April 10, 2010
Tool or A Perfect Circle fan? You should watch Adam Monroe’s live cover of Lateralus. Apart from the Fibonacci sequence near the beginning, his playing of two different time signatures starting at 4:15 is amazing.
April 7, 2010
I’ve been debating this for a few weeks now, and Faruk, I’m giving up on your blog.
Taking a step back to look at the computer industry as it was, prior to the iPad launch, we see three real platforms of significance: […]
I can’t read this over-eager fanboy dribble any more.
April 5, 2010
Glad I’m not the only one seeing this, btw. It’s not that we’ve too many cooks in the kitchen, but that the cleaning staff have somehow gotten involved.
April 2, 2010
…that browsers would stop playing this stupid zero-sum game of stripping out all the UI. Opera 10.51, you’re ugly. It’s as if a programmer dragged a browser component into a blank form and compiled. The Opera button is practically invisible, and no, that’s not a good thing.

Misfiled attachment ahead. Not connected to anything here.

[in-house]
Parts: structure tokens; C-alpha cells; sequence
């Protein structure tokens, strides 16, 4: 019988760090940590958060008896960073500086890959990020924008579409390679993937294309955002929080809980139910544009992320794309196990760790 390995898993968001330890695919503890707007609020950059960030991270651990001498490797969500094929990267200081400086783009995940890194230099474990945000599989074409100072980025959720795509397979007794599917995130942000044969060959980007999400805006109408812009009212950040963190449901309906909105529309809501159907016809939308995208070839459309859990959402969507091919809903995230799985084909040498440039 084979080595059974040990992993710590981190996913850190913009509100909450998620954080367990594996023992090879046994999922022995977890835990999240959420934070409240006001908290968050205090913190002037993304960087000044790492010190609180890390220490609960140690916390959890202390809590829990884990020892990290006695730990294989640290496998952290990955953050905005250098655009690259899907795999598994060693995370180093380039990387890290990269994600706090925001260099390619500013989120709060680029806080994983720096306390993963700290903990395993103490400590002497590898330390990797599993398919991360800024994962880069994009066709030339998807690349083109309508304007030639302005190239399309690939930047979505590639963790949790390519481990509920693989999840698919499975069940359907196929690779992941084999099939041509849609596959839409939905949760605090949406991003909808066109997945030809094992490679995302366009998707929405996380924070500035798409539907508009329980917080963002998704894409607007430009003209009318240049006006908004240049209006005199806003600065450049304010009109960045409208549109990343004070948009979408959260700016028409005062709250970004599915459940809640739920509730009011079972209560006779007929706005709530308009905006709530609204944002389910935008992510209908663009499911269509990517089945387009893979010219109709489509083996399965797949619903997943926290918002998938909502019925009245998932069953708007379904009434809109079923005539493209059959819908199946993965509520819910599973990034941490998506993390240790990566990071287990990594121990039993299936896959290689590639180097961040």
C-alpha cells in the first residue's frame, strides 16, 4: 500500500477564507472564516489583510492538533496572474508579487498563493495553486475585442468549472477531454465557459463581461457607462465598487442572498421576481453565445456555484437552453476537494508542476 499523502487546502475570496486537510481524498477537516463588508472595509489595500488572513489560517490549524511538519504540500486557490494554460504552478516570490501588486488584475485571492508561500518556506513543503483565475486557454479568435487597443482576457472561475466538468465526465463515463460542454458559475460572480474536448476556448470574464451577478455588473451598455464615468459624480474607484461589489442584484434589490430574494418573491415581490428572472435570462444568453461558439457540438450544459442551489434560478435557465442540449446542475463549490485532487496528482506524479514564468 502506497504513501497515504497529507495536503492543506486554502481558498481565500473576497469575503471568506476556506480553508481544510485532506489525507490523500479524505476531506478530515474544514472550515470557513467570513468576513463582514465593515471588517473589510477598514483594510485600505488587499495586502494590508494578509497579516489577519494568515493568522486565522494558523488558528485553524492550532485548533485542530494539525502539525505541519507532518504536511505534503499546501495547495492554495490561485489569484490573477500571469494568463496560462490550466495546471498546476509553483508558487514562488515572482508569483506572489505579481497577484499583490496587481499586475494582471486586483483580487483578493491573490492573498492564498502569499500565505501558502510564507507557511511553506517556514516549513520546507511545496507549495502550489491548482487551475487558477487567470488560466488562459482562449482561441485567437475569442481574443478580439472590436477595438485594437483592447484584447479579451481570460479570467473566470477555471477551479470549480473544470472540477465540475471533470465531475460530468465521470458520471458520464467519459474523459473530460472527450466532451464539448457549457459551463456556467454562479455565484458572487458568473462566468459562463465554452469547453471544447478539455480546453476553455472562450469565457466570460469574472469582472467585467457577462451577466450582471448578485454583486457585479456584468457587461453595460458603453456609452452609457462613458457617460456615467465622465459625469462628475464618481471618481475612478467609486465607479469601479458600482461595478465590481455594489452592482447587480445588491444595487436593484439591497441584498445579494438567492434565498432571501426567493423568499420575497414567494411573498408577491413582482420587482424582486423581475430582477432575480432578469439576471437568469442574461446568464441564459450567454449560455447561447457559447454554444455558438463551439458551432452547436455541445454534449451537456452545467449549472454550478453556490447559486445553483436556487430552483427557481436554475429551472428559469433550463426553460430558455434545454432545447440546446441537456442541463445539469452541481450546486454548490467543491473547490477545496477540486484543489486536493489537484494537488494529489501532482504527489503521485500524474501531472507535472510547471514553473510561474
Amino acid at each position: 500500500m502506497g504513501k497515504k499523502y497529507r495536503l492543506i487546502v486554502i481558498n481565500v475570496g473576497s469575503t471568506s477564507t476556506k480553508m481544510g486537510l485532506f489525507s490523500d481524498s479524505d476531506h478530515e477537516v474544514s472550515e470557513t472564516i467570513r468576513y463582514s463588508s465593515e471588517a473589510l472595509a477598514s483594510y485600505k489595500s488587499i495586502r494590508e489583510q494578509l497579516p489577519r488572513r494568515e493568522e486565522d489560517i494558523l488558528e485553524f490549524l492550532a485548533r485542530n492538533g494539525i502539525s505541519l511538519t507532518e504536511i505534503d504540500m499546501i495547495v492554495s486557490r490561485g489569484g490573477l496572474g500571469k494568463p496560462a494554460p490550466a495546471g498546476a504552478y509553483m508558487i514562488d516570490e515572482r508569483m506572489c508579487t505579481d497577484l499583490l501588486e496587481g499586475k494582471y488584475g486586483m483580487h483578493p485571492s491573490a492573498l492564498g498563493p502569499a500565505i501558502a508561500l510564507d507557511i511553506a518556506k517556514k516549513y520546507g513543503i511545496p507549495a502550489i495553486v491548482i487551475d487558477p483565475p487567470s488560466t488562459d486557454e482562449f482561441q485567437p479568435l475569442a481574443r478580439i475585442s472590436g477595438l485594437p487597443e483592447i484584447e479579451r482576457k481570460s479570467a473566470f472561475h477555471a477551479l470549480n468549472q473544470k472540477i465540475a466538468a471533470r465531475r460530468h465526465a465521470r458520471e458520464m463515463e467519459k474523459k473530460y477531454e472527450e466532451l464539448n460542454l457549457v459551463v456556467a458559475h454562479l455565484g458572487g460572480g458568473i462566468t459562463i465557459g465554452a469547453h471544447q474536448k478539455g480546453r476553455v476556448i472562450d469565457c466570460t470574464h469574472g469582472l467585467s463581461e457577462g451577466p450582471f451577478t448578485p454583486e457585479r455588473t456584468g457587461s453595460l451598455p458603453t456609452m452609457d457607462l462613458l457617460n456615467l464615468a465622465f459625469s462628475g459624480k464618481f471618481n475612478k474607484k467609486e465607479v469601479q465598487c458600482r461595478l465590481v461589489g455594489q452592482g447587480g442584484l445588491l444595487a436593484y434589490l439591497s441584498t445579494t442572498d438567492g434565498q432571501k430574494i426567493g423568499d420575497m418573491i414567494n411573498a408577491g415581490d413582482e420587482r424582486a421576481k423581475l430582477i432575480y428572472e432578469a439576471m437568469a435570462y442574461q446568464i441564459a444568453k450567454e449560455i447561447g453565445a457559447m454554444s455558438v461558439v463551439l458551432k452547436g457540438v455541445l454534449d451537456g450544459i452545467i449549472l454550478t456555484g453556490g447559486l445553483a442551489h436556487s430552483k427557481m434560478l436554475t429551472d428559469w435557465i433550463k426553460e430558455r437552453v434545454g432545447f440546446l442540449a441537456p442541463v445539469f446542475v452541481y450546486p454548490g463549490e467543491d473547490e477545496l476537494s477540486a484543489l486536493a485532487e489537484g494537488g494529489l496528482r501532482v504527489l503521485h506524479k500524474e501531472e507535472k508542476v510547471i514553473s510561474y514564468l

Someone drag these innovative UI designers away from the prime real-estate of your apps before they hurt somebody. The problem with your generalisations — in the case of Firefox, oh, no one uses the History menu so we’ll hide the View, Edit, Tools, Help, Bookmarks and File menus as well — is that you start catering to the ‘dumb’ audience, who would be better off learning a little complexity in the long term. This is why it’s zero-sum.
What makes this whole thing so bizarre is that these optimisations are focussed on saving small amounts of screen space on desktops where the monitors are increasingly large and high-res. Mobile != iPhone != Netbook != Desktop. Don’t apply the same set of real-estate rules to the desktop as the iPhone — they’re a totally different environment, and any user who expects the app to be exactly the same is unrealistic. The Fennec team understood this, the Opera Mobile team understood this, but the desktop UI designers seem amazed and dazzled by the idea of saving 5px of vertical space on a monitor that averages 768px tall.
The essential juggling game here is balancing the exposure of features with initial visual complexity. If you’re a long term user (>6 months) of an app, how much visual attention do you pay to an area of the app you don’t use? I would think the majority of people gloss over the details, just like I don’t visually recognise the History menu when going for Tools. Does History get the way? No. Would I care if it’s removed? Probably not. Should you nuke the entire menu bar to solve the problem of one word being there that I already don’t notice? Err…
Leave my menus alone, stop removing my bookmarks toolbars, and get off my lawn.